specific epithet

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specific epithet

n.
The uncapitalized Latin adjective or noun that follows a capitalized genus name in binomial nomenclature and serves to distinguish a species from others in the same genus, as saccharum in Acer saccharum (sugar maple). Also called trivial name.
References in periodicals archive ?
Yabuuchi, "Recognition of nomenclatural standing of Salmonella typhi (Approved Lists 1980), Salmonella enteritidis (Approved Lists 1980) and Salmonella typhimurium (Approved Lists 1980), and conservation of the specific epithets enteritidis and typhimurium.
and request for an opinion to conserve the specific epithet paratyphi in the binary combination Salmonella paratyphi as nomen epitheton conservandum," International Journal of Systematic and Evolutionary Microbiology, vol.
Thus, the names used for the specific epithets in the first column of Table 1 (original spellings) should be considered correct.
In the case of names based on two plants belonging to the same genus, the suffix indicating rank is appended to the stem of the genus after a connecting vowel; this is followed by both specific epithets, the stem of the first followed by a connecting vowel, linked to the second epithet with a hyphen.
Although most of the names are infraspecific, there are also many problematic and overlooked specific epithets and combinations.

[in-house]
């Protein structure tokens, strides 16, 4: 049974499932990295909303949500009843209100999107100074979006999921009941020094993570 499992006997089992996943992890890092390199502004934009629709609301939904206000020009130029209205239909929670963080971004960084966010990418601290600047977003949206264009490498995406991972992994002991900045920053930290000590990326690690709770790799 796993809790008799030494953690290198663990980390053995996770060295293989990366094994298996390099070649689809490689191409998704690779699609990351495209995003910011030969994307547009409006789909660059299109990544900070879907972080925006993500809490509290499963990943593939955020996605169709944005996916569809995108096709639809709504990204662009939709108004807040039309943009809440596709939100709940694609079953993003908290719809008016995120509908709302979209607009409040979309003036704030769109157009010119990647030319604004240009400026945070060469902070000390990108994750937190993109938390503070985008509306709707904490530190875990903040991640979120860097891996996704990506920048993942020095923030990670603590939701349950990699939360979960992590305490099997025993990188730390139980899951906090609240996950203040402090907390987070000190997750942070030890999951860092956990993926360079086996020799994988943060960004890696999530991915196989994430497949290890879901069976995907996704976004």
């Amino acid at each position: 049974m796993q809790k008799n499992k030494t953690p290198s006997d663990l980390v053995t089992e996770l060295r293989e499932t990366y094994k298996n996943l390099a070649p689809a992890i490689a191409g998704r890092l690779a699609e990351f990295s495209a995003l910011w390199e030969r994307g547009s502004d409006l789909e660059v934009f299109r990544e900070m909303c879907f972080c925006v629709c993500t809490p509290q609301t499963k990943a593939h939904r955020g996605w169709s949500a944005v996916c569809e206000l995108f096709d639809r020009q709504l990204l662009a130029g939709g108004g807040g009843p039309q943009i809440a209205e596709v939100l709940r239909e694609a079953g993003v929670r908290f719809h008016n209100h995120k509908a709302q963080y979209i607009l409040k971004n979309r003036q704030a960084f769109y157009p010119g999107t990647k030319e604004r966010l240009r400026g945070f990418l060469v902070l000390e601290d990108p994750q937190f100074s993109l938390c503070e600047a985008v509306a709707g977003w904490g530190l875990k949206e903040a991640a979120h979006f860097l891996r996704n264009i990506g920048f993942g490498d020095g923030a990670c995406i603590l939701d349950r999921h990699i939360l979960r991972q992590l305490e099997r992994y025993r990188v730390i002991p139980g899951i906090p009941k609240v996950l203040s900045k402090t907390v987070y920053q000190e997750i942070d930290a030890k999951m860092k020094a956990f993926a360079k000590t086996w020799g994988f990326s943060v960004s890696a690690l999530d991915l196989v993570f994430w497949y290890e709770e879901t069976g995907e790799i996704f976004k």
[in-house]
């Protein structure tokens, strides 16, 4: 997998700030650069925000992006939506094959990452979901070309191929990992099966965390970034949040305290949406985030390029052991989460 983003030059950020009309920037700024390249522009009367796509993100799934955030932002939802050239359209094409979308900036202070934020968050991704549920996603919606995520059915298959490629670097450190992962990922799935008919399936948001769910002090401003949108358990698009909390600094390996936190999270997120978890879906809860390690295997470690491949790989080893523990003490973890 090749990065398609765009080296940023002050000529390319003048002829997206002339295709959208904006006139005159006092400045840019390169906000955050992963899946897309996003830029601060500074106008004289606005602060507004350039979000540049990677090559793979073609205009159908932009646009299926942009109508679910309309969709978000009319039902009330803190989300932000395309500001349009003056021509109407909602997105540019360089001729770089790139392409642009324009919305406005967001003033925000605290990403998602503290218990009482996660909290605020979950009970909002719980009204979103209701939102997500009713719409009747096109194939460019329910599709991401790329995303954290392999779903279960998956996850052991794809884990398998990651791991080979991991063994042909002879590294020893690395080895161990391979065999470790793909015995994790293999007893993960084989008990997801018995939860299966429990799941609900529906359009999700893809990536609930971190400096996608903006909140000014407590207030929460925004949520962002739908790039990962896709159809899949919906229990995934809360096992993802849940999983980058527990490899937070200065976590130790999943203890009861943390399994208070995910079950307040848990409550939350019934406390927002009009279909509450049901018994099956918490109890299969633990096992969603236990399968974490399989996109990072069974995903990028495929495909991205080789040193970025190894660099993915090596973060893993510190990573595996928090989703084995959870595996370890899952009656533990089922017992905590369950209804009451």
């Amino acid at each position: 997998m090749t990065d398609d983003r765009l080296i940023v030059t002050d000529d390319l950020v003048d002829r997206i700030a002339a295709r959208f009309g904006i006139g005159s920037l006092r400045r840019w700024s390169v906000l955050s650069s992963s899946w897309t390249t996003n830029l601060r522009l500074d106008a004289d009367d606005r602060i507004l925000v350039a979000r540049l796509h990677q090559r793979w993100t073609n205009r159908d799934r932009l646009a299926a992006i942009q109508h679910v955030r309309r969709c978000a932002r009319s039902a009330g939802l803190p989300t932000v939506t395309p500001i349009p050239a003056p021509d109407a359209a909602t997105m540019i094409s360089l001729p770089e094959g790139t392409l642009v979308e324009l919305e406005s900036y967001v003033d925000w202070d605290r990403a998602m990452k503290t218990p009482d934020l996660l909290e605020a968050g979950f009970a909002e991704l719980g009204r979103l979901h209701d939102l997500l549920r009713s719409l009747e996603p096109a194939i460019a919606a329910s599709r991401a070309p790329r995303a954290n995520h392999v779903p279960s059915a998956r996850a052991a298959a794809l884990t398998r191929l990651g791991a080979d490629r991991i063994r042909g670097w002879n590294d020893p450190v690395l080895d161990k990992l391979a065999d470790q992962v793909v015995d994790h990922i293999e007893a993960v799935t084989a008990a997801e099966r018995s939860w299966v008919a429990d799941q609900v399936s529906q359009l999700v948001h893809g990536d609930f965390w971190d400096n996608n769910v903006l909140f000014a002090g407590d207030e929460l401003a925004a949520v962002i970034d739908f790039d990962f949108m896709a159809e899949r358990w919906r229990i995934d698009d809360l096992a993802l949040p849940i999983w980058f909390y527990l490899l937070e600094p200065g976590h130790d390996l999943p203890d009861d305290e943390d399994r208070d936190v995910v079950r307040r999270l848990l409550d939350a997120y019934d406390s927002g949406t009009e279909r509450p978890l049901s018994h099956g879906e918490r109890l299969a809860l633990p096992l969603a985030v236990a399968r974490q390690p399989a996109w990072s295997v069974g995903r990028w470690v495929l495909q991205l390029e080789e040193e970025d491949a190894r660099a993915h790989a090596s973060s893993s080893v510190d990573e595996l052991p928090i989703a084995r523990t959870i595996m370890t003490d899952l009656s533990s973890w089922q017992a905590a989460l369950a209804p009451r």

I won't go into the specific epithets I spewed forth, but suffice it to say had you been in the car, it would be a day you remembered.
That brings me to the final strategy, an exception from first amendment protection, not for specific epithets or epithets generally, but for the ideas expressed through epithets.
When I claim that the epic bard could choose specific epithets, I am disputing only the extent to which Parry took his argument about the virtual meaninglessness of the epithet:
The specific epithet means lady-fern, referring to its delicate and lacy appearance.
The specific epithet refers to the six-angled appearance of the rachis wing (Snyder and Bruce 1986).
The specific epithet is referring to the sterile blades that aredivided into three major parts, each of which is again divided into three parts (Theiret 1980).
The specific epithet is referring to the fact that this species persists throughout winter (Thieret 1980).